Iron-Air Rechargeable Battery

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Los Angeles, California
Project Term:
10/01/2010 - 09/30/2013

Technology Description:

University of Southern California (USC) is developing an iron-air rechargeable battery for large-scale energy storage that could help integrate renewable energy sources into the electric grid. Iron-air batteries have the potential to store large amounts of energy at low cost—iron is inexpensive and abundant, while oxygen is freely obtained from the air we breathe. However, current iron-air battery technologies have suffered from low efficiency and short life spans. USC is working to dramatically increase the efficiency of the battery by placing chemical additives on the battery's iron-based electrode and restructuring the catalysts at the molecular level on the battery's air-based electrode. This can help the battery resist degradation and increase life span. The goal of the project is to develop a prototype iron-air battery at significantly cost lower than today's best commercial batteries.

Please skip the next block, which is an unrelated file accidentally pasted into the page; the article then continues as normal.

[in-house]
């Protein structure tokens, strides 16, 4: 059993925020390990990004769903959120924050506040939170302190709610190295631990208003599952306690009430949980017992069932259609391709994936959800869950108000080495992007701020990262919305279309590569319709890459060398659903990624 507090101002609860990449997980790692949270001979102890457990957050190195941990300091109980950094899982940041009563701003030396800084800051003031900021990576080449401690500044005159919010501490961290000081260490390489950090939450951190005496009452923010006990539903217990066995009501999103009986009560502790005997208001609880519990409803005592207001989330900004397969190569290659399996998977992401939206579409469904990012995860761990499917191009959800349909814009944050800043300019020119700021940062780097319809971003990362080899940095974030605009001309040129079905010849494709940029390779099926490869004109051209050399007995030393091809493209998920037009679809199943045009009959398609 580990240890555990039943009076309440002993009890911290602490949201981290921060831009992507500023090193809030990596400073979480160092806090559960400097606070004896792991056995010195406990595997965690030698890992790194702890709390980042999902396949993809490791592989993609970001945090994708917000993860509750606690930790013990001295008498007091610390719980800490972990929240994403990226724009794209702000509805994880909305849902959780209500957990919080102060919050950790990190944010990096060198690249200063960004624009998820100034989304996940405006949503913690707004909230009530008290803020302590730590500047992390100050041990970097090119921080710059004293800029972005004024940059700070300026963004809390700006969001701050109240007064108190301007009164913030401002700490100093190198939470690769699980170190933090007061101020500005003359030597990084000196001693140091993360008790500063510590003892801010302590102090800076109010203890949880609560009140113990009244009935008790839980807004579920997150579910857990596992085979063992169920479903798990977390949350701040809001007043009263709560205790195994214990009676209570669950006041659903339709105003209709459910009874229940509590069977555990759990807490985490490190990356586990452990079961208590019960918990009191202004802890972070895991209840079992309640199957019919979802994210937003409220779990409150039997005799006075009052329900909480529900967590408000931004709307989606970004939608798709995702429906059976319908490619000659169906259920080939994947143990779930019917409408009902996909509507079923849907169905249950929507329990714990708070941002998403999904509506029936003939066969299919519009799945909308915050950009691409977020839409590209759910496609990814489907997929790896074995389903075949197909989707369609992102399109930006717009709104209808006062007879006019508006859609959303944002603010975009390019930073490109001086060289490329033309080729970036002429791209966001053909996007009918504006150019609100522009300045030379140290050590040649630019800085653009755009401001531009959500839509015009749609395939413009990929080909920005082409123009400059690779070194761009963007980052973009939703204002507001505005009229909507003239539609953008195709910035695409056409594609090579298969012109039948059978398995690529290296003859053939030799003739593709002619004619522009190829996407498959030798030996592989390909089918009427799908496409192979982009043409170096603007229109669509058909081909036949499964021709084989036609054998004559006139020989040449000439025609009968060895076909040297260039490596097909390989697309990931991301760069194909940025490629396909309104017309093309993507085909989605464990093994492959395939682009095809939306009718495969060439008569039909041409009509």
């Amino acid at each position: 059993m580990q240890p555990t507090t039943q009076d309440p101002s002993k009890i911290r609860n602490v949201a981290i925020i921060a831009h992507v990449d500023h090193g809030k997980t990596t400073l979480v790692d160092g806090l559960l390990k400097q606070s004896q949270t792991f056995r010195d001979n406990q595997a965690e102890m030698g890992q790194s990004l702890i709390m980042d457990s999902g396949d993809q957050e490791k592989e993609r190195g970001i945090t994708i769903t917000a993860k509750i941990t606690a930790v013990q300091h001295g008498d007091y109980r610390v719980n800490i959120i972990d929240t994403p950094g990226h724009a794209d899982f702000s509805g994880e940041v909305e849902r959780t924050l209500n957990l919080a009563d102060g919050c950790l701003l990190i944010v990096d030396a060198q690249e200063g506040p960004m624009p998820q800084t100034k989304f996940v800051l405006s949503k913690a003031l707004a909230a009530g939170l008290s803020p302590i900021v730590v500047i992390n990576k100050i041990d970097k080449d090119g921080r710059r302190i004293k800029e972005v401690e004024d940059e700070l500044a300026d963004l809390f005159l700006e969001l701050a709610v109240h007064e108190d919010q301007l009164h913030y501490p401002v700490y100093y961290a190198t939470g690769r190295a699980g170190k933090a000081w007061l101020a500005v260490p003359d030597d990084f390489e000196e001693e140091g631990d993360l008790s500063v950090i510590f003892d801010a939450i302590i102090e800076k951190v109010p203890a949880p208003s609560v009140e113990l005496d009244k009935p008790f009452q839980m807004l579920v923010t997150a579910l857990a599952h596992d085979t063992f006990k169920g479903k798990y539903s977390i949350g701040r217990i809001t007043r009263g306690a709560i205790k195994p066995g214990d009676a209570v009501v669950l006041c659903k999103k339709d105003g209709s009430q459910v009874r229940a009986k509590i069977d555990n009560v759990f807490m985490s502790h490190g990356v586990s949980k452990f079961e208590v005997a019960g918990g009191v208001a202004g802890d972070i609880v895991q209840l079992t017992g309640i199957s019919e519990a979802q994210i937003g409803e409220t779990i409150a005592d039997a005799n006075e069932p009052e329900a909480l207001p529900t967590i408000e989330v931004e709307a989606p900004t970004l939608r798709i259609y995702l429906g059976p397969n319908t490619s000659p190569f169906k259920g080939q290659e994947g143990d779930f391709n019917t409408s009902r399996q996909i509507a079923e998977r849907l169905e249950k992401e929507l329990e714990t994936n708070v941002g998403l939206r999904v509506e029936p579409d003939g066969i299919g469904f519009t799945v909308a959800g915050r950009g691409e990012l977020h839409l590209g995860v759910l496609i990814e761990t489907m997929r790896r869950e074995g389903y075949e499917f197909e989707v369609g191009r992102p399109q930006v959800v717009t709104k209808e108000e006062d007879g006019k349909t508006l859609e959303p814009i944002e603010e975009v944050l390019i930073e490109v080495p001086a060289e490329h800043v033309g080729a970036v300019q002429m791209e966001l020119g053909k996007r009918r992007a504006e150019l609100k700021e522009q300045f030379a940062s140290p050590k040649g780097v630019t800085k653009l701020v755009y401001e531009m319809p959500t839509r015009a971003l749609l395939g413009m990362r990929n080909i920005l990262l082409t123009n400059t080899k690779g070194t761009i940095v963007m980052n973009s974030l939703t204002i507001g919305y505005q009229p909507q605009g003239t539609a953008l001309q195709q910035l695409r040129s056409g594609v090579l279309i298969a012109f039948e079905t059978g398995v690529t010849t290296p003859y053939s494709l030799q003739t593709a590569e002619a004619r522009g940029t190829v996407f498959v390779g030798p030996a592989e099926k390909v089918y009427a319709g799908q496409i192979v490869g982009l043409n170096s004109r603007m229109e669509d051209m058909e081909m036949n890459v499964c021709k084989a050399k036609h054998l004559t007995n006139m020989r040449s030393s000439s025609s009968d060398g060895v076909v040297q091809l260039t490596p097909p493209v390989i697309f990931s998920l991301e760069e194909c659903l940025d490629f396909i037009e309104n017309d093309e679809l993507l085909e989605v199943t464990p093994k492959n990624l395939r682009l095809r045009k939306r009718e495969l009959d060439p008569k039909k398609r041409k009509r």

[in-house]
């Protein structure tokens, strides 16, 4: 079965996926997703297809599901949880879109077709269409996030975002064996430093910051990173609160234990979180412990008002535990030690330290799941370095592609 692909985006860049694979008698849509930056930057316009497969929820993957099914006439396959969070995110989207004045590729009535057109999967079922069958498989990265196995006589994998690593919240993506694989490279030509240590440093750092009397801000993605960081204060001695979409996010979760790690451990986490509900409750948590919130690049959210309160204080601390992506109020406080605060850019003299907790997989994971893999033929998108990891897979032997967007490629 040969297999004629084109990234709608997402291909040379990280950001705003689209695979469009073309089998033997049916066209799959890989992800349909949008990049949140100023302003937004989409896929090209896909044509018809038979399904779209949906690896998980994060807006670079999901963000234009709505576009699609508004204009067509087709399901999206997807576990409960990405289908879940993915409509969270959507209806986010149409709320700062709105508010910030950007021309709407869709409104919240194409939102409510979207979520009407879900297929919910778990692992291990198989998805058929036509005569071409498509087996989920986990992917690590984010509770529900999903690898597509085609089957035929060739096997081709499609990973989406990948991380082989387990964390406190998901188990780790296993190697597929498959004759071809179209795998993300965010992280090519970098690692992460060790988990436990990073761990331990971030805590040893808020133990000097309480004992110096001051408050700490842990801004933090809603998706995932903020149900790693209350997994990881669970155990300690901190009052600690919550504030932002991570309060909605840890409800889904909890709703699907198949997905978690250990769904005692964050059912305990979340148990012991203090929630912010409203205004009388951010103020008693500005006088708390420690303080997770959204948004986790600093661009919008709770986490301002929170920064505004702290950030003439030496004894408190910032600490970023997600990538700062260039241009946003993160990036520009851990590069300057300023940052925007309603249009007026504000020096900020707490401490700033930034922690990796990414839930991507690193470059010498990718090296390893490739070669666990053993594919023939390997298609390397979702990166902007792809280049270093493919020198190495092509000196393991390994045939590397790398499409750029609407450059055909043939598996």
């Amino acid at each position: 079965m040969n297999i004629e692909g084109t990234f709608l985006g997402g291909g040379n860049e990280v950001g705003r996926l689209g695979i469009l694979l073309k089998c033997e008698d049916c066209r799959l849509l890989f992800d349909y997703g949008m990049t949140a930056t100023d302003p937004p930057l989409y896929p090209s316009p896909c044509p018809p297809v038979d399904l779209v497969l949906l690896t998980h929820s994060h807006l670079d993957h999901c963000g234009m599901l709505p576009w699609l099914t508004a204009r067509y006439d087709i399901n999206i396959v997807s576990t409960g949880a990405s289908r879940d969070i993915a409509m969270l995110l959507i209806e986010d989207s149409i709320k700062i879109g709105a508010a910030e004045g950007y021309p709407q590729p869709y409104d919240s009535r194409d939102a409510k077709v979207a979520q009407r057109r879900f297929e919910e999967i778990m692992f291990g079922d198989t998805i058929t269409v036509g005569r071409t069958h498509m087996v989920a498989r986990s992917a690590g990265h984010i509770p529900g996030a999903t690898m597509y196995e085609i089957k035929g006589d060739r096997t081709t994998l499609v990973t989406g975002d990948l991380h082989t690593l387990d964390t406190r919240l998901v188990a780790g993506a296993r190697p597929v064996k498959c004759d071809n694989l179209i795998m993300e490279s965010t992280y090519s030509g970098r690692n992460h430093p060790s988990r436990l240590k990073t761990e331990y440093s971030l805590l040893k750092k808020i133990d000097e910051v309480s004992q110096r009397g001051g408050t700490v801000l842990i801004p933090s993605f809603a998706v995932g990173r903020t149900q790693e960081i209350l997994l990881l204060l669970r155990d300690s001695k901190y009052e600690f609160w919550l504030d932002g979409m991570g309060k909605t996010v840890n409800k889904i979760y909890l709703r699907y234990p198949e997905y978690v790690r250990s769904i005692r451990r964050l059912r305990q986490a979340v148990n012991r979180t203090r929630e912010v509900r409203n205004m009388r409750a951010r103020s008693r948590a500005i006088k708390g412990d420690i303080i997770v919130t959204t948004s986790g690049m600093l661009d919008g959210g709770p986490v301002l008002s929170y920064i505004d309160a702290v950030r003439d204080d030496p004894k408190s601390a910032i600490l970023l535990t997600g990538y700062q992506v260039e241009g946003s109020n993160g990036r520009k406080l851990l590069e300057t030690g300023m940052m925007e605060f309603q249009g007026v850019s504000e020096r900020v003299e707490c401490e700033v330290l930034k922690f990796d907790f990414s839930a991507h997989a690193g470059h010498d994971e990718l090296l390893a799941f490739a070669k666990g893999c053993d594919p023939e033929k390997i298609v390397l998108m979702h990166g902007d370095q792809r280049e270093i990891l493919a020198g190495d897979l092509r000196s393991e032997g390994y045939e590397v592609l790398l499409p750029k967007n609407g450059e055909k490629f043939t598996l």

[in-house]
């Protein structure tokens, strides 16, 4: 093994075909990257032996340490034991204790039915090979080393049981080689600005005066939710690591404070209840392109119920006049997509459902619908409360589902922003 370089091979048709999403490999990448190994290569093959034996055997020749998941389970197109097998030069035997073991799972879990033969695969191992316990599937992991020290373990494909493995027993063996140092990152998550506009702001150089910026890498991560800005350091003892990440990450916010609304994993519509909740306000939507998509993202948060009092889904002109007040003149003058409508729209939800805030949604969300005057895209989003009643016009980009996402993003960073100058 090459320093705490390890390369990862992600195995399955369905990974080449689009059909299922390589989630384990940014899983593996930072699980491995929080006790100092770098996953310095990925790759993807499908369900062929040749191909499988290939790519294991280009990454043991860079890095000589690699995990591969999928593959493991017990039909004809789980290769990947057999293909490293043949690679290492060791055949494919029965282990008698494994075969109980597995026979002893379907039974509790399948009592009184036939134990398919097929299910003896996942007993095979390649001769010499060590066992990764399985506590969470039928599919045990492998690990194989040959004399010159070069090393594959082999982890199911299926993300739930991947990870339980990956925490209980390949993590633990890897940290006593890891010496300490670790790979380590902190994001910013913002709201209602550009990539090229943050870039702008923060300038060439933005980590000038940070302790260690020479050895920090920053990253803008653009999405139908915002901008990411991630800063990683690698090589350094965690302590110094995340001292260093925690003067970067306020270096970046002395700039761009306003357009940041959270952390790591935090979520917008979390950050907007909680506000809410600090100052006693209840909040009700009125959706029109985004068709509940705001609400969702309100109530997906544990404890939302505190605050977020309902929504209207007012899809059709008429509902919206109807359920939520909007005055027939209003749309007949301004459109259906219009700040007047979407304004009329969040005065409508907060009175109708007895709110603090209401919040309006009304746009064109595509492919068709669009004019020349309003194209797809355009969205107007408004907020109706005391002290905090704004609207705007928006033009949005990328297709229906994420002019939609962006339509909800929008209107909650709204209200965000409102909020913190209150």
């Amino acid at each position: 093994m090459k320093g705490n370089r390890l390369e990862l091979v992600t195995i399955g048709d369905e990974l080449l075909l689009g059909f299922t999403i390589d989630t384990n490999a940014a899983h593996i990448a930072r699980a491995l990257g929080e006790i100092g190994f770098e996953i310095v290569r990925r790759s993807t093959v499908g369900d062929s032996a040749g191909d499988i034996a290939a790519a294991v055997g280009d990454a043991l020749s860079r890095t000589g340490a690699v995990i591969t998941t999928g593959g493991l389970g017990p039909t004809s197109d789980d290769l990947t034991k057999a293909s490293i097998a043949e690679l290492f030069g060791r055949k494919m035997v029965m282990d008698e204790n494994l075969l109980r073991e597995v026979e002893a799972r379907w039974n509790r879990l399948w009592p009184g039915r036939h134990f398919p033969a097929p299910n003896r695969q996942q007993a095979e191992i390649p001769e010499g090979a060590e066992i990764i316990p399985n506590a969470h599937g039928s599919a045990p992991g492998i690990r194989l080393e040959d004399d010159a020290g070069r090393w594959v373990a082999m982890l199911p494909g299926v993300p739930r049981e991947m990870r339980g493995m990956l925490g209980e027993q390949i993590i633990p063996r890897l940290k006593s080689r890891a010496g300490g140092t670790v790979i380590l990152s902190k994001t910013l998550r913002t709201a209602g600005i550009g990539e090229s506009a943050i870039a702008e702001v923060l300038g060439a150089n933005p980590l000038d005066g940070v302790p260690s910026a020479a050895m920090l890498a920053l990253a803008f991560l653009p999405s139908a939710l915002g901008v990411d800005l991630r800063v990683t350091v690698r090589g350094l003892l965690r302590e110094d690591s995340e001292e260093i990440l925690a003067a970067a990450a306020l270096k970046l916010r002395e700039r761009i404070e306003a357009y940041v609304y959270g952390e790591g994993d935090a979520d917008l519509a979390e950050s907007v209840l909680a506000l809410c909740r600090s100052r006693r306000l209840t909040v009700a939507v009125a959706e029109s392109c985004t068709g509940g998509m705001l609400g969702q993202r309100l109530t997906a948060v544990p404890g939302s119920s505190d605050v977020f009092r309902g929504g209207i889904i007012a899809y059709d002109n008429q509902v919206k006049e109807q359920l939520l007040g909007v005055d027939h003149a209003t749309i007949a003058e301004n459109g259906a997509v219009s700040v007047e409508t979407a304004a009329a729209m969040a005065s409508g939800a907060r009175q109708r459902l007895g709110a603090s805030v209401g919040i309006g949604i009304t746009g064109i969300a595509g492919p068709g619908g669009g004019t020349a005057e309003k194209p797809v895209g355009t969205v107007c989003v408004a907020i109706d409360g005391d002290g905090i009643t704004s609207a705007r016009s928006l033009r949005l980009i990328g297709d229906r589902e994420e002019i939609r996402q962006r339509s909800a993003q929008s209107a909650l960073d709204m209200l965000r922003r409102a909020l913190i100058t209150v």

Potential Impact:

If successful, USC's iron-air battery would represent a low-cost alternative to the best commercial batteries in use today. This technology could be scaled up to provide substantial storage capacity for the use of renewable power within the electric grid.


A more efficient and reliable grid would be more resilient to potential disruptions.


Electricity generation accounts for over 40% of U.S. carbon dioxide (CO2) emissions. Enabling large-scale contributions of wind and solar power for our electricity generation would result in a substantial decrease in CO2 emissions.


Increases in the availability of wind and solar power would reduce fossil fuel demand, resulting in reduced fuel prices and more stable electricity rates.


ARPA-E Program Director:
Dr. Paul Albertus
Project Contact:
Prof. Sri Narayan
Press and General Inquiries Email:
Project Contact Email:


Jet Propulsion Laboratory

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